I gingerly carried my contraption holding the precious puzzle to my bedroom, but the boxes were too wide to fit through my door. I tilted it ever so slightly to fit through the door and half the puzzle fell off and broke completely apart. Sobbing, I saved as much of the puzzle as I could and placed the flattened boxes holding it on the floor. The rest of the pieces I angrily tossed back into my puzzle box, and threw it next to the puzzle.

By this point I had finished Dr. Who again, so I started it again and I got in my bed and I pretty much stayed there for a month. I went to a temp job 1-2 times a week, I  half-heartedly went on appointments for my theatre company, but if I wasn’t there, I was in bed trying to disappear. I watched as depression piled on top of the puzzle. I threw laundry on top of it and paperwork and books until there was a mound there so big that you couldn’t even see a 3′ by 5′ puzzle underneath it.

As always happens, one day I woke up and felt slightly better. I was able to make myself breakfast and get a couple chores done. Action begets action, so of course small tasks grew until I was able to do more things. My theatre company went into high gear, and I had to snap out of it whether I liked it or not. I got a new day job that I enjoy going to. I somehow made all my deadlines and fulfilled all my obligations and one day I woke up and felt the healthiest I had in a long time.

Even though the fog in my brain had cleared, I was still sleeping in the bedroom of a depressed person. So a couple days ago I decided that the time had come. I started cleaning my room until the puzzle was uncovered. And then I sat down and finished the puzzle. I found myself overcome with emotion a few times remembering my dad, remembering the family trip to Germany where I had seen Neuschwanstein castle in person. I finished the puzzle in half the time it took the other two times.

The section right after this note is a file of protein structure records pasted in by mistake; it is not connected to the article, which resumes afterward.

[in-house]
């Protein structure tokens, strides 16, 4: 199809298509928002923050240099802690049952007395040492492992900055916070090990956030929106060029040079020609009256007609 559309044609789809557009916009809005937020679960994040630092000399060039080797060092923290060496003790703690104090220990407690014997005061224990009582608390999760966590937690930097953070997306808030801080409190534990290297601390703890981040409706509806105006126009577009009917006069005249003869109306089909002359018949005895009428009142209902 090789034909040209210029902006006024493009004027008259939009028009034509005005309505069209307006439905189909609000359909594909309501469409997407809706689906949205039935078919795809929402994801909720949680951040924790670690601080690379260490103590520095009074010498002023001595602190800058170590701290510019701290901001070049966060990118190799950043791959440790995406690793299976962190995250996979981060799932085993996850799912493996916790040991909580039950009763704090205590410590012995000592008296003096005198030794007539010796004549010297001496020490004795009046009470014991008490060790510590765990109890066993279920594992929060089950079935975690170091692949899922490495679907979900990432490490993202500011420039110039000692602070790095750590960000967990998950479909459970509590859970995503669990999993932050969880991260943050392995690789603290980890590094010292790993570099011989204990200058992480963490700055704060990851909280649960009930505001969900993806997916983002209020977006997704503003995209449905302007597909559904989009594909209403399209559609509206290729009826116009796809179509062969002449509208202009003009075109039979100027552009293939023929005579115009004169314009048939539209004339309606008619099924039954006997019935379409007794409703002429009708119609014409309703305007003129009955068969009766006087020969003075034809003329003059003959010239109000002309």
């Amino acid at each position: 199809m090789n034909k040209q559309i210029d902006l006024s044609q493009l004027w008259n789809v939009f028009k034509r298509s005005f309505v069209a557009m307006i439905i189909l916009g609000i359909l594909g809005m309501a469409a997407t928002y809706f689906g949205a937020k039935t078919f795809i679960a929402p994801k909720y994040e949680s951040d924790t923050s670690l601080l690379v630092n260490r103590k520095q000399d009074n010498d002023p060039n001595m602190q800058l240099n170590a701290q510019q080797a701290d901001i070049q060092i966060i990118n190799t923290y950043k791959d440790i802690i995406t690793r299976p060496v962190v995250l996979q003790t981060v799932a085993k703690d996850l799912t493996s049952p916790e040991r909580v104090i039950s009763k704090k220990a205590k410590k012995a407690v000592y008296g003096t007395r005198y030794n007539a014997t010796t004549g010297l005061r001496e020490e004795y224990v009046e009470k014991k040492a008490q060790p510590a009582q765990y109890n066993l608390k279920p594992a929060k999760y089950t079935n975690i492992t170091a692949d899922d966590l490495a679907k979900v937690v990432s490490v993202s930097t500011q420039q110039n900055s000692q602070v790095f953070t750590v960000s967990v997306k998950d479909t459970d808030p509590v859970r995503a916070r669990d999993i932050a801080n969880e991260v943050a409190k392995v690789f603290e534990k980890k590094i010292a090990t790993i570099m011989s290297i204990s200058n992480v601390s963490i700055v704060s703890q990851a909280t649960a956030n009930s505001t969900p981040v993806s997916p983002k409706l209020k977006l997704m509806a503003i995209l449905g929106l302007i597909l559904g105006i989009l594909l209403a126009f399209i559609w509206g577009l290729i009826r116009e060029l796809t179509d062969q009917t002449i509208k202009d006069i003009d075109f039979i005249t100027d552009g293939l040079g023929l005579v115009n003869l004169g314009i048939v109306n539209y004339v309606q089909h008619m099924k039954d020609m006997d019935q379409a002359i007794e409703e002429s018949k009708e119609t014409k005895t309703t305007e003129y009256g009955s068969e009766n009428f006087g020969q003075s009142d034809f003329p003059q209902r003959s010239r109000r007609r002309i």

As you can imagine, from moving it 3 times and it falling numerous times, it is missing a piece. It isn’t perfect, but it is finished. And I have kept the promise I made to myself. The promise that I can finish things that I’ve started. The promise that I would take better care of myself this year. The promise that I would figure out how to keep living and not just surviving. The promise that I could dig my way out of my despair. It’s a stupid puzzle, but it represents so much more, and now my year can begin.

Coping Mechanisms

A person holding a globe on wooden background.

So I, along with most of America I expect, have been suffering from multiple personality disorder this last week. I waffle between wanting to run for president myself and not being able to get out of bed and every single emotion in between. I’ve been FEELING a lot. But I haven’t really DONE anything. I’ve posted a hell of a lot on Facebook. I’ve counseled countless friends. I guess that is doing something. But I haven’t done anything that didn’t involve my computer. Even now, as I’m typing this, part of me is screaming, “get off the damn computer!”